Alongside this he runs the hugely popular ‘Histories of the Unexpected’ show with TV presenter and historian Dr Sam Willis. This includes podcasts, theatre performances, schools workshops, a magazine and book series.

Jason Lowther

Jason Lowther is an Associate Professor of Law in the School of Society and Culture at the University of Plymouth. 

He has published widely in environmental and underwater heritage law, providing advice to government departments and NGOs on matters as diverse as wildlife crime, underwater heritage law, fisheries regulation and the protection of underwater heritage in Antarctica. He is currently working on a funded project with Historic England to develop a common enforcement manual for use by agencies at sea. 

Jason holds editorial positions with two academic journals: the Journal of Environmental Law and Management and the Environmental Law Review; and was recently appointed to the UK’s Joint Nautical Archaeology Policy Committee. The research that formed the basis of the impact case study was undertaken in conjunction with Historic England, government departments (FCO and DCMS), third sector organisations and another university. It was themed on the legal protection and conservation of underwater cultural heritage in the UK and its overseas territories. It was manifested through a series of distinct projects, some funded and others undertaken pro-bono as a means of network building and were of assistance in creating both the impact and the academic underpinning for the REF case study.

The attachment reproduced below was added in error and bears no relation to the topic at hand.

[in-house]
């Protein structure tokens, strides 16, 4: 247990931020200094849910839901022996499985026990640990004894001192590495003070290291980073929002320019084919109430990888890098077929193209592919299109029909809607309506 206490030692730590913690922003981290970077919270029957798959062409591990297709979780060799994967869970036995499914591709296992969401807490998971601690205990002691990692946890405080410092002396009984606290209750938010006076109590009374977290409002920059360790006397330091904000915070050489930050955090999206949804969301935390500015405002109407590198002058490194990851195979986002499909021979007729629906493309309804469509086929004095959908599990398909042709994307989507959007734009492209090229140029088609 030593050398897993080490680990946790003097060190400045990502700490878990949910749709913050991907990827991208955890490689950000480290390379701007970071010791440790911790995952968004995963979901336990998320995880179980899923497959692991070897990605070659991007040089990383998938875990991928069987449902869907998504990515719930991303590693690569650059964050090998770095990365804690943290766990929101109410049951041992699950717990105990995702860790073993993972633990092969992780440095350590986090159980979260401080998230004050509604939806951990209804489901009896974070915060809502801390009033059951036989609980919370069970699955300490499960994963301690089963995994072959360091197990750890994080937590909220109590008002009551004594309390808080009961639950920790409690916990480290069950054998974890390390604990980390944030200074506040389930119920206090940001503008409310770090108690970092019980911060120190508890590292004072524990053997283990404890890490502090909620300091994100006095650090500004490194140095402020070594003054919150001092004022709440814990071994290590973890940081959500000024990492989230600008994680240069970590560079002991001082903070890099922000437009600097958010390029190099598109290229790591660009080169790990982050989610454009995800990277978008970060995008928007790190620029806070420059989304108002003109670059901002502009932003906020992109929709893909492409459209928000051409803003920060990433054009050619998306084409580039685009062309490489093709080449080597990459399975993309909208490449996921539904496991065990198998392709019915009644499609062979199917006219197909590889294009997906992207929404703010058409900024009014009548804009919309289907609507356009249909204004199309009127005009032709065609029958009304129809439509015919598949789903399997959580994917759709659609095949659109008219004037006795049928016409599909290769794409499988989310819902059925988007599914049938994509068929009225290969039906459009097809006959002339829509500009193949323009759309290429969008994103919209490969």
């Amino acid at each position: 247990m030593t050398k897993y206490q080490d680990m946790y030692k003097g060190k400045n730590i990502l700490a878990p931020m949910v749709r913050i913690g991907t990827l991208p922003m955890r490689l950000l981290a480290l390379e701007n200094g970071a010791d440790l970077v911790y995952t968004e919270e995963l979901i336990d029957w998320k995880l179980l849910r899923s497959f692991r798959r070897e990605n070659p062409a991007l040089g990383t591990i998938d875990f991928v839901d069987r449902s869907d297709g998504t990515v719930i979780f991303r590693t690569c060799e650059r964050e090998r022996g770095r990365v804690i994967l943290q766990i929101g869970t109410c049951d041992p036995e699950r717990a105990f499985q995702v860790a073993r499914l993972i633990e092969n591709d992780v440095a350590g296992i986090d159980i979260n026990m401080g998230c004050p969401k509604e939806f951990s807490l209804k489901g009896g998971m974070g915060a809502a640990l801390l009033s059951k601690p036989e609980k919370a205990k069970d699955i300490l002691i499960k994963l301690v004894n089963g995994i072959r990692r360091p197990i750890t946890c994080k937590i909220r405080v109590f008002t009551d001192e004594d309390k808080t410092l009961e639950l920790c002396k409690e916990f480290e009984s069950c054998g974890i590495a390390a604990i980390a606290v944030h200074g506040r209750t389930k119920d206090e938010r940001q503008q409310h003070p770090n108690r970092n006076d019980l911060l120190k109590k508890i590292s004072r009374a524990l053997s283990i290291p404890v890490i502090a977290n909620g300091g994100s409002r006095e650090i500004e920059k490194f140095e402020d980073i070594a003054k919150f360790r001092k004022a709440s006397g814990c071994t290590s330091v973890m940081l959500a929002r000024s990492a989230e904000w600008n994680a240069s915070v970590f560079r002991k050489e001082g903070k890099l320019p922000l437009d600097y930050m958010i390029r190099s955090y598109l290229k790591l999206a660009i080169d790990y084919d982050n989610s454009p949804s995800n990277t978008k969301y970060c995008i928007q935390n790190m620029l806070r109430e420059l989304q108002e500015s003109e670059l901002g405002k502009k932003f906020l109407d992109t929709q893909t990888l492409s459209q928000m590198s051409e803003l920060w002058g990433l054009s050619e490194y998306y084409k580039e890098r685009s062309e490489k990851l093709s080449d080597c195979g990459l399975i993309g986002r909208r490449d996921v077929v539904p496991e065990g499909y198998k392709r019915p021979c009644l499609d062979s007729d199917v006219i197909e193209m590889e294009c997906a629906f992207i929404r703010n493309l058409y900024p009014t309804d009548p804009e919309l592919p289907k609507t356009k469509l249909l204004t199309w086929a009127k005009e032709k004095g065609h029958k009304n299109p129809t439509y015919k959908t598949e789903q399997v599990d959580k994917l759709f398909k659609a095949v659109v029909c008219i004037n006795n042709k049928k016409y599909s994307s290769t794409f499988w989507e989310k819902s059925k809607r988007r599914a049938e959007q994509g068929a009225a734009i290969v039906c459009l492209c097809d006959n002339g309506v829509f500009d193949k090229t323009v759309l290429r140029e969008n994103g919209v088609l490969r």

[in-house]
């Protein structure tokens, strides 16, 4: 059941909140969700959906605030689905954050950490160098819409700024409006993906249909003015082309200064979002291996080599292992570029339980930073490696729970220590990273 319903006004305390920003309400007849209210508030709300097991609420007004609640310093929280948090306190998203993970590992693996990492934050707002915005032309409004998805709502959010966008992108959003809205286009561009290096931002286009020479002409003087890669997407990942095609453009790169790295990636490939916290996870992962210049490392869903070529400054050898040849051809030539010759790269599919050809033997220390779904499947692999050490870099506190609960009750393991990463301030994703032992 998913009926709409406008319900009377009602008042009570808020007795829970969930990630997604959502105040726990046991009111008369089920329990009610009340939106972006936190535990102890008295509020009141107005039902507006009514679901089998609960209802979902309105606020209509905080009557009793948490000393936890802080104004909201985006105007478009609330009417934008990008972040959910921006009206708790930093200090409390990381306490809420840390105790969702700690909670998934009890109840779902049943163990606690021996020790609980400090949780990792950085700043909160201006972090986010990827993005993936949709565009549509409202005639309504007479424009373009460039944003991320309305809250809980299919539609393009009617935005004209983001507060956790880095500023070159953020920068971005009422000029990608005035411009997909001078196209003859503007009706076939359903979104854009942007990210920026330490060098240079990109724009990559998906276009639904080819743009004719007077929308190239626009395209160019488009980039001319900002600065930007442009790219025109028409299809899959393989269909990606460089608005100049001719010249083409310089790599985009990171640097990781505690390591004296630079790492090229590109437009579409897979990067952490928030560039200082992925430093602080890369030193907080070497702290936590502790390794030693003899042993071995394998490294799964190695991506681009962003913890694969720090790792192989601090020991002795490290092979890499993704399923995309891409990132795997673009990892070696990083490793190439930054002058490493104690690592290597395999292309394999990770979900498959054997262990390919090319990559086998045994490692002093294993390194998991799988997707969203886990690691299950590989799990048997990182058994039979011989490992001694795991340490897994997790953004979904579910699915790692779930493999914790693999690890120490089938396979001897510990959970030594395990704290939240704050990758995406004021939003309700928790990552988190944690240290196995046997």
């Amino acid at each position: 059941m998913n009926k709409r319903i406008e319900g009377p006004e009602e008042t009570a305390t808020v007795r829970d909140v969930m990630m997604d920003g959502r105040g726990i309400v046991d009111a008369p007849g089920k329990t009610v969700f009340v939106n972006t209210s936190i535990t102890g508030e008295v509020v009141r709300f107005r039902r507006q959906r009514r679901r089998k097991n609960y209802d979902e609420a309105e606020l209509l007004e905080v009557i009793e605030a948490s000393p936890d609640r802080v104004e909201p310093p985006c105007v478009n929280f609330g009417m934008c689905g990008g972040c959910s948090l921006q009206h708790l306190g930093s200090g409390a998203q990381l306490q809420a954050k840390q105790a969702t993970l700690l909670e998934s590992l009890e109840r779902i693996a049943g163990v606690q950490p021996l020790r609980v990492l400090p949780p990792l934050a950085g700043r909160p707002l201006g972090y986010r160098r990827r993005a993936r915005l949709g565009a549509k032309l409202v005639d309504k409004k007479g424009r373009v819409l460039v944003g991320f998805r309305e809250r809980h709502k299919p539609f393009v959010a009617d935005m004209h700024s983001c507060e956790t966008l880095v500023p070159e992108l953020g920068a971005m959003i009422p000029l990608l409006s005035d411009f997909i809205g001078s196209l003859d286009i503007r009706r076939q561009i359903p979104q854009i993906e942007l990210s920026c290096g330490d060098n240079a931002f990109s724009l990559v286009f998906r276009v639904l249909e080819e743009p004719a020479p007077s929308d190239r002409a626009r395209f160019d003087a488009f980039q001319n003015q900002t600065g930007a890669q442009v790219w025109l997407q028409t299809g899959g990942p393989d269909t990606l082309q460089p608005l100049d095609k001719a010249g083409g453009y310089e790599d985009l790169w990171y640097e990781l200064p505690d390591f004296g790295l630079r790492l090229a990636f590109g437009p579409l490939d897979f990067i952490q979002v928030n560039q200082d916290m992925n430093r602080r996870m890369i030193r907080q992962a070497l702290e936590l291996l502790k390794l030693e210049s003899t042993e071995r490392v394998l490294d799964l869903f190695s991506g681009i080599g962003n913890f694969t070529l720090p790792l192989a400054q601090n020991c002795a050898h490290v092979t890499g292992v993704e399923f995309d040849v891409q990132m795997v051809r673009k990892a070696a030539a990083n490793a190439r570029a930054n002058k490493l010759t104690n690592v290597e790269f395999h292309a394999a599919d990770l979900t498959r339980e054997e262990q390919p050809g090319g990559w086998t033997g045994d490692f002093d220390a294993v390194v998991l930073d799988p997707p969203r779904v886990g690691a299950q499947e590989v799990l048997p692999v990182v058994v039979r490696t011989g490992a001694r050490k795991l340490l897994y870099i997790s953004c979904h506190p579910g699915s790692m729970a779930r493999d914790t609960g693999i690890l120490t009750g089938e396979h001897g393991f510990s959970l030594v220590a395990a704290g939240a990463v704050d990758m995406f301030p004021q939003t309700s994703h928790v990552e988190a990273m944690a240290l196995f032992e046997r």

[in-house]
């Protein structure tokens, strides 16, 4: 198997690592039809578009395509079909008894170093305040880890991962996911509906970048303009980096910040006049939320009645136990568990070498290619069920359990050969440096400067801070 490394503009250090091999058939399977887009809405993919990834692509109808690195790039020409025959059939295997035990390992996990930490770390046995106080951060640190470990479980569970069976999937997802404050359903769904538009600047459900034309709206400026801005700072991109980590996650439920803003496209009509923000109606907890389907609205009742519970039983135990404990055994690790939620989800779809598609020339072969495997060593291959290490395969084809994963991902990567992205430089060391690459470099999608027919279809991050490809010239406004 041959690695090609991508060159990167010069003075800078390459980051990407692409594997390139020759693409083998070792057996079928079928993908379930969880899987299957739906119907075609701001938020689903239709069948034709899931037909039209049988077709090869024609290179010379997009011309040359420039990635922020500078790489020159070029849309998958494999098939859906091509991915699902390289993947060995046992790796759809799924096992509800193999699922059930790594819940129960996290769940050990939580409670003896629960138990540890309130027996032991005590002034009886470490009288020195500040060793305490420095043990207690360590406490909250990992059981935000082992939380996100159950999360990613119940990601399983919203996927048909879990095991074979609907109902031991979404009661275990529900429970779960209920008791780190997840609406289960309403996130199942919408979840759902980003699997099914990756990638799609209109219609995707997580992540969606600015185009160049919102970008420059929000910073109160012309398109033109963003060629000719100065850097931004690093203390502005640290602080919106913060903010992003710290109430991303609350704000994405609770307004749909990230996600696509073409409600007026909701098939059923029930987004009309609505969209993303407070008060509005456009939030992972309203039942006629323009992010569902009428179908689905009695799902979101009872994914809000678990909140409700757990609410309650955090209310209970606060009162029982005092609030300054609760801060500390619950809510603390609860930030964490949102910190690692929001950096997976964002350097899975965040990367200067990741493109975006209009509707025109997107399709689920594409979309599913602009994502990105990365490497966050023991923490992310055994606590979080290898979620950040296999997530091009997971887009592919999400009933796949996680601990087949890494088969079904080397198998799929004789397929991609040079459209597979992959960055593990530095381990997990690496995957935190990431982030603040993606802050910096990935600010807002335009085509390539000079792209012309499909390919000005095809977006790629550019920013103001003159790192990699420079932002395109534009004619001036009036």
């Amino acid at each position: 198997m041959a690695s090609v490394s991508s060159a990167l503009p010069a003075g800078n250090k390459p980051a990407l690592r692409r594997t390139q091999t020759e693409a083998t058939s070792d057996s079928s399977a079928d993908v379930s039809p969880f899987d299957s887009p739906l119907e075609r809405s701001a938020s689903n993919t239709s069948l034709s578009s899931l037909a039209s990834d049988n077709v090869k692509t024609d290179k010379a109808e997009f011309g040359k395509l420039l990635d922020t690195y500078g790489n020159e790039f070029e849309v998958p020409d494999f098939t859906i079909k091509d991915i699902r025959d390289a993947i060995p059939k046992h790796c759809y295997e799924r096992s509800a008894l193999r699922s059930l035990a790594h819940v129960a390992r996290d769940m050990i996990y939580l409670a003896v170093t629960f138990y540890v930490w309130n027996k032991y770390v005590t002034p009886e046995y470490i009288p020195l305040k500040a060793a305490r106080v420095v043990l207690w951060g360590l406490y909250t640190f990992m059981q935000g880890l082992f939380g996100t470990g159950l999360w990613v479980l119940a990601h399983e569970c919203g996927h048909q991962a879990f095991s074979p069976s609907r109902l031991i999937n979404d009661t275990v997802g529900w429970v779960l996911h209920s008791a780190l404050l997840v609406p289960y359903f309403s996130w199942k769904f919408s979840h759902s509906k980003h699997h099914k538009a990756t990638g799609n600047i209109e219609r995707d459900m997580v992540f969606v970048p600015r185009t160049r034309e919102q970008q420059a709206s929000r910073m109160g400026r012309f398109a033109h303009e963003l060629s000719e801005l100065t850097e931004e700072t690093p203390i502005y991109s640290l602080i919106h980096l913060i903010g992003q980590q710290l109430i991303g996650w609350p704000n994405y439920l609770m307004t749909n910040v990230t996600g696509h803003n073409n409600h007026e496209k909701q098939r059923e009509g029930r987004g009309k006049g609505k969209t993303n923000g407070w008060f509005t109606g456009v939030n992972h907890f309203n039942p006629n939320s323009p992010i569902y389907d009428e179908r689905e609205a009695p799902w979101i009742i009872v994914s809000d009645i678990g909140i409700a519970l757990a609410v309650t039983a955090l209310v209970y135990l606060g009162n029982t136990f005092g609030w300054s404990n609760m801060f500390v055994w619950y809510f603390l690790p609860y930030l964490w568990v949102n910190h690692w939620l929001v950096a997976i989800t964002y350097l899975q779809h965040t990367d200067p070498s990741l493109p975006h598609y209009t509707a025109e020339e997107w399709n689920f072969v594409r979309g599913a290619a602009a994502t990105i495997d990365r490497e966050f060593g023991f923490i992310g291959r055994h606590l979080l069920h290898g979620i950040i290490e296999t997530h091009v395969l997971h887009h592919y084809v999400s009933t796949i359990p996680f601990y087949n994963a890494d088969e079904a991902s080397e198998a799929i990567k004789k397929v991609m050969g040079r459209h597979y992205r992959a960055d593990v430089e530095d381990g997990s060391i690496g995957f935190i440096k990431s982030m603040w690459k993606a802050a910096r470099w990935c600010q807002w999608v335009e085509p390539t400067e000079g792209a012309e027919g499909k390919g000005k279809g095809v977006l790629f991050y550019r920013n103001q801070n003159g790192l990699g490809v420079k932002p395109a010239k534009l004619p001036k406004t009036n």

Dr Sana Murrani

Dr Sana Murrani, Associate Professor in Spatial Practice, is an experimental architect focused on the imaginative negotiations of spatial practices and social justice. 

She is the co-founder of the Justice and Imagination in Global Displacement research collective and the founder of the Displacement Studies Research Network that collaborate with displaced and marginalised communities and inform policy and practice. 

Sana’s impact case study is titled: Creative multimodal participatory action research and co-design approaches to spatial justice: examining responses to war, conflict and displacement through memory-work. People who are subjected to traumatic events where they had to adopt different ways of dwelling and navigating their world and environment, tend to become more spatially aware and cognitively spatially intelligent. Sana is interested in learning how people at times of war, conflict and displacement improvised spaces (world making) in their environment for protection and how these lessons could aid new ways of thinking for the humanitarian fields of architecture and design (societal). The impact case study is built around three (possibly four) funded projects that attracted media attention (regional and local radio channels, local TV channel, international web news channels); a number of peer-reviewed papers; and a monograph (contracted by Bloomsbury to be published in 2024).